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What do this week's housing market figures really mean?

We’ve had a flurry of data for all of us involved in the property sector to mull over on our sun loungers this week.

A report from the Royal Institute of Chartered Surveyors (RICS) raised alarm bells over housing supply, Office for National Statistics (ONS) data on house price trends and an uptick on the rate of inflation.

So, what did it all say? Well, according to RICS, we’re experiencing a record low in the supply of homes coming to the market, while demand from buyers, now the uncertainties of the election are over, continues to rise at pace – the quickest for 18 months, RICS reports.

This seems to have had an impact on prices. The rise reported by the ONS seems to be against the longer-term trend. The rate of house price growth has actually been falling over the last year, again perhaps reflecting the political uncertainties, is this ONS data the first of larger rises to come as supply continues to fall?

Inflation going up to 0.1% has also sparked a debate about a possible rise in interest rates coming sooner rather than later. With wages now out pacing inflation and the economy set to grow by a reasonably healthy 2.5%, there’s clamour in some quarters to see a rate rise this year.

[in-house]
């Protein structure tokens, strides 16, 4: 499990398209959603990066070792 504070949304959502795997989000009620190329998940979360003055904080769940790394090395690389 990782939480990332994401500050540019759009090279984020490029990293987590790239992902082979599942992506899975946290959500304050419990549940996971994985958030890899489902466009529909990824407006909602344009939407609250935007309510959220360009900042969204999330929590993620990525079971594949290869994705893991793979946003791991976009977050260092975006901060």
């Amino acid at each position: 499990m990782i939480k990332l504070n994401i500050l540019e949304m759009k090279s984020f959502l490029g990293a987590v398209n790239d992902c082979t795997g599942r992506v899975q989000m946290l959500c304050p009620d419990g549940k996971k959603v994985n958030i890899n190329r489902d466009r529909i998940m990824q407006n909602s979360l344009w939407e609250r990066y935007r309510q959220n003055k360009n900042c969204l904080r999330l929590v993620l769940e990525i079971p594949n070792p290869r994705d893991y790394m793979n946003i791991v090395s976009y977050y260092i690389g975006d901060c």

This leaves those looking to enter the home moving process in a quandary, particularly the first-time buyer. With supply falling but prices rising and interest rates set to leave their historic low, I fear that more and more people are going to find themselves excluded from the process, with deposits out of reach and mortgage rates they can’t afford to repay.

At the Conveyancing Association we’ve also cautioned against a rate rise too quickly and we don’t think there will be a rate rise for some time to come. Despite the changes to mortgage rules which seek to war game rate rises for customers, our members are seeing clients still with considerable housing debt and wages need more time to catch up. 

We’re also not expecting inflation to hit the Bank of England’s 2% target for some time, which means there’s more of a cushion to raise rates gently towards the back end of 2016 when the recovery will hopefully be in a more settled state.

Interest rates have tended to be a blunt instrument to calm certain parts of the market down. If we want to see price rises stabilise and deal with the problems that RICS is raising, we’ve got to see more homes come onto the market, and that means ultimately building more of them. 

*Eddie Goldsmith is Chairman of the Conveyancing Association and Senior Partner at Goldsmith Williams

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